Junior Member TamT's Avatar
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    You reminded me of my first times outside. All around midnight and with a little panic inside my head. I would always walk for about an hour through some streets or around a small park (and I would sit there for a while to take a deep breath and calm my nerves). Most of the time I left the apartment fully dressed and with makeup, but I wore a windbreaker to hide my clothes and a jockey to cover my wig. If the outfit included a skirt or a dress, I covered them with men's pants. The heels used to be in a bag or in the purse that was also hidden inside the windbreaker, and I changed them after walking a bit, putting them in the handbag next to the windbreaker and the pants that I had to take off to fit into a skirt. Sometimes I could get out in the car and drive a little further, because I was afraid that someone from the neighborhood might recognize me.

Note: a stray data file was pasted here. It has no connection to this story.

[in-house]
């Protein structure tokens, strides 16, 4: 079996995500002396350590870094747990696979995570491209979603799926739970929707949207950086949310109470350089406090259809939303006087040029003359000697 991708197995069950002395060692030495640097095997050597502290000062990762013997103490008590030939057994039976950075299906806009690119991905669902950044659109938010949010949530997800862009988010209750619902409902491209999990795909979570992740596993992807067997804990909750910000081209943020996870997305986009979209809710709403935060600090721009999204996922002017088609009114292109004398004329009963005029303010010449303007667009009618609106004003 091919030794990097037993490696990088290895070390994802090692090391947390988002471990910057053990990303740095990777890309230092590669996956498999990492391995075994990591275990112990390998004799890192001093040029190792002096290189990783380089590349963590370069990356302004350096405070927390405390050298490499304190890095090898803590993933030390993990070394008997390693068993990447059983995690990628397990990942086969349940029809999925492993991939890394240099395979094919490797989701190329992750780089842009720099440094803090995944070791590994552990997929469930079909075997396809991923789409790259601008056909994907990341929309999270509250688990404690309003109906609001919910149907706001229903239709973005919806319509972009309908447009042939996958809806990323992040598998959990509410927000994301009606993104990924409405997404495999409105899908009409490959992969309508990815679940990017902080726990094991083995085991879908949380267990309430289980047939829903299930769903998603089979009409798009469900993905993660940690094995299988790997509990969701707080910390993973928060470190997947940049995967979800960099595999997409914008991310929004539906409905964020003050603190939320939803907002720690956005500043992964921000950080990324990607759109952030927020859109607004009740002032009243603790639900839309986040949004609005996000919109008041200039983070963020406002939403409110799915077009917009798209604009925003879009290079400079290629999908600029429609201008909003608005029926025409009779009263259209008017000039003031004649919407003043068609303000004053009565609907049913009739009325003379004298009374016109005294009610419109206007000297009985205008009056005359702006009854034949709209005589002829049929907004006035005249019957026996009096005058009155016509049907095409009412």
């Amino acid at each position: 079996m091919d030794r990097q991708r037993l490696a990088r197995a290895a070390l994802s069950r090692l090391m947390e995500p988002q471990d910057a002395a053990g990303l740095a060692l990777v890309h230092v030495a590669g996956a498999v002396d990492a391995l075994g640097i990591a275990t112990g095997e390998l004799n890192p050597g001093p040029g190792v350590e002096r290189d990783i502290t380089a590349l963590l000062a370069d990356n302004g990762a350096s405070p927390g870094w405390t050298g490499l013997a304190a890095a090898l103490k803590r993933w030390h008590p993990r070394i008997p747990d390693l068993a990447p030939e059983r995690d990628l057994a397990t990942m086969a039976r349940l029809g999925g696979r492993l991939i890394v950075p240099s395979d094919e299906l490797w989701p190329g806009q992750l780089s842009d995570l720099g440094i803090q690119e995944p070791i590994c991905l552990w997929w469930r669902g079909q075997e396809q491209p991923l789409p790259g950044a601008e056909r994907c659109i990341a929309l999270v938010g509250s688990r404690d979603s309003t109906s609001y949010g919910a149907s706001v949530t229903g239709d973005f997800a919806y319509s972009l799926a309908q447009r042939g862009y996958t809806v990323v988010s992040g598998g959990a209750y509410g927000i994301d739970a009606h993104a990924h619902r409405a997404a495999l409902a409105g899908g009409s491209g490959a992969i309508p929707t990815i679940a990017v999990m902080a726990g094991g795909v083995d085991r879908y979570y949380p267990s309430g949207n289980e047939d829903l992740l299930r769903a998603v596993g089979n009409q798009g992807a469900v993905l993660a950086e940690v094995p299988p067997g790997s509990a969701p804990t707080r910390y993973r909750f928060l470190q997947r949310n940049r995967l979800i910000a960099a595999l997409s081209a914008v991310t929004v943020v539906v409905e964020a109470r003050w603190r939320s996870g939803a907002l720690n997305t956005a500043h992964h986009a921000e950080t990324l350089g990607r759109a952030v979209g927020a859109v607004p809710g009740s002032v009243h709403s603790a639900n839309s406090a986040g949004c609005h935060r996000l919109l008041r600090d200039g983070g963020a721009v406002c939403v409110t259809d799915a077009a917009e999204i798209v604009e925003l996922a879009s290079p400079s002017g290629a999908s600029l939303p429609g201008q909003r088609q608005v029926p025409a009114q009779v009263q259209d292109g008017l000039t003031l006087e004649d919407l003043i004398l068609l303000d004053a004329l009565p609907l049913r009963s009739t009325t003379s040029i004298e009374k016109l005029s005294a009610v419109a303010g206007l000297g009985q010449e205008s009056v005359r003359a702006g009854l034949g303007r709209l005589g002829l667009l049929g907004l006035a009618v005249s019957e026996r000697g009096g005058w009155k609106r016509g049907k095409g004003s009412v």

3. #3
    Gold Member Helen_Highwater's Avatar
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    Charlotte,

    The big fear so many of us have to overcome is "being seen". It can take many hours of tentative sorties out and about, often in the hours of darkness to get to a stage where you start to feel more comfortable. The problem can be that if on the trips out we encounter a lone stranger say out walking the dog ( I got to hate dog walkers) the fear gauge pings back to max.

    For all of us there will be a moment when we cease to care about being seen as going about our business takes on a far greater importance. This is usually also coupled to a realisation that we don't stand out as much as we thought, that not everyone, in fact most, don't pay enough attention to notice and if we dress for the time and place it's far easier to blend into a crowd than hide behind a tree in a deserted street from one other person.
    Who dares wears Get in, get out without being noticed

  4. #4